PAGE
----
A Coca-Cola poster about the city's new beverage ban is displayed at a pizza shop, Friday, March 8, 2013, at New York's Penn Station. (AP Photo/Bebeto Matthews)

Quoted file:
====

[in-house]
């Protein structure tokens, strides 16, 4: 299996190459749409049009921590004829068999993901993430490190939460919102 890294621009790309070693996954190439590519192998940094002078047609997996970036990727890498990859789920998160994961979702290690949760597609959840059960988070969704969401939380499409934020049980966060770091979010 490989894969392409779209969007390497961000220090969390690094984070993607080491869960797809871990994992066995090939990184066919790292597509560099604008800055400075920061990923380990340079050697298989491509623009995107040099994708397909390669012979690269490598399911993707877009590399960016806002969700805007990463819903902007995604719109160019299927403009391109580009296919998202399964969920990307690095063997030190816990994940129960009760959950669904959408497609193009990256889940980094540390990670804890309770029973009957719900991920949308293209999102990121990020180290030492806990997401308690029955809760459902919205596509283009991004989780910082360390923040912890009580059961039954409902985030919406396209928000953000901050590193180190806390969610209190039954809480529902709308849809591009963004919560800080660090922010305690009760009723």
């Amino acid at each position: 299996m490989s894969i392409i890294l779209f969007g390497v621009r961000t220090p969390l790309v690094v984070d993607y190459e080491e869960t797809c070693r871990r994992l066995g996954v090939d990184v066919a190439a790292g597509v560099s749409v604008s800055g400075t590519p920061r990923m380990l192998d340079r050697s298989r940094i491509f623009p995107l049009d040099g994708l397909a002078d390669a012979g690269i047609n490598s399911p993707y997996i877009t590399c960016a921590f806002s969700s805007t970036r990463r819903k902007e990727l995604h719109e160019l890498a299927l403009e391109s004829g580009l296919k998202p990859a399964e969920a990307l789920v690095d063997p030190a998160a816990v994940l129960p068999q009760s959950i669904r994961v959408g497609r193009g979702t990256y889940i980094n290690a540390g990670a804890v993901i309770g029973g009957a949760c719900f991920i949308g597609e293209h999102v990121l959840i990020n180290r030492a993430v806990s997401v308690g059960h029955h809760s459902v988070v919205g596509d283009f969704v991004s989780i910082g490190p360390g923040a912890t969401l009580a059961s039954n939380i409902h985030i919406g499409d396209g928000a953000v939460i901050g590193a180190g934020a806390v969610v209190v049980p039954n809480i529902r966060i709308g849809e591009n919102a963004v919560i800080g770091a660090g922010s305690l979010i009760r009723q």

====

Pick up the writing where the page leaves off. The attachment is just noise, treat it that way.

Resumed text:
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The Trump administration has torpedoed a plan to recommend higher taxes on sugary drinks, forcing a World Health Organization panel to back off the U.N. agency's previous call for such taxes as a way to fight obesity, diabetes and other life-threatening conditions.The revelations came Friday as a WHO panel on non-communicable diseases issued a report that aimed to cut down on diseases like diabetes, cancer and obesity, which kill about 40 million people each year.Dr. Sania Nishtar, co-chair of panel, said most of its 26 members supported a tax on sugar sweetened beverages but one commissioner -- whom she did not identify -- hampered drafting stronger language.Eric Hargan, the U.S. deputy secretary for Health and Human Services, reported he was that member, arguing it was not clear that imposing taxes on sugary drinks like sodas and fruit juices would improve public health -- even though WHO has argued exactly that over the last two years.WHO often convenes expert panels to ultimately set its own policies and to make tricky public health decisions.Instead of explicitly recommending a sugar tax, the WHO commission said Friday that countries themselves should decide if they want higher taxes on sugary drinks.
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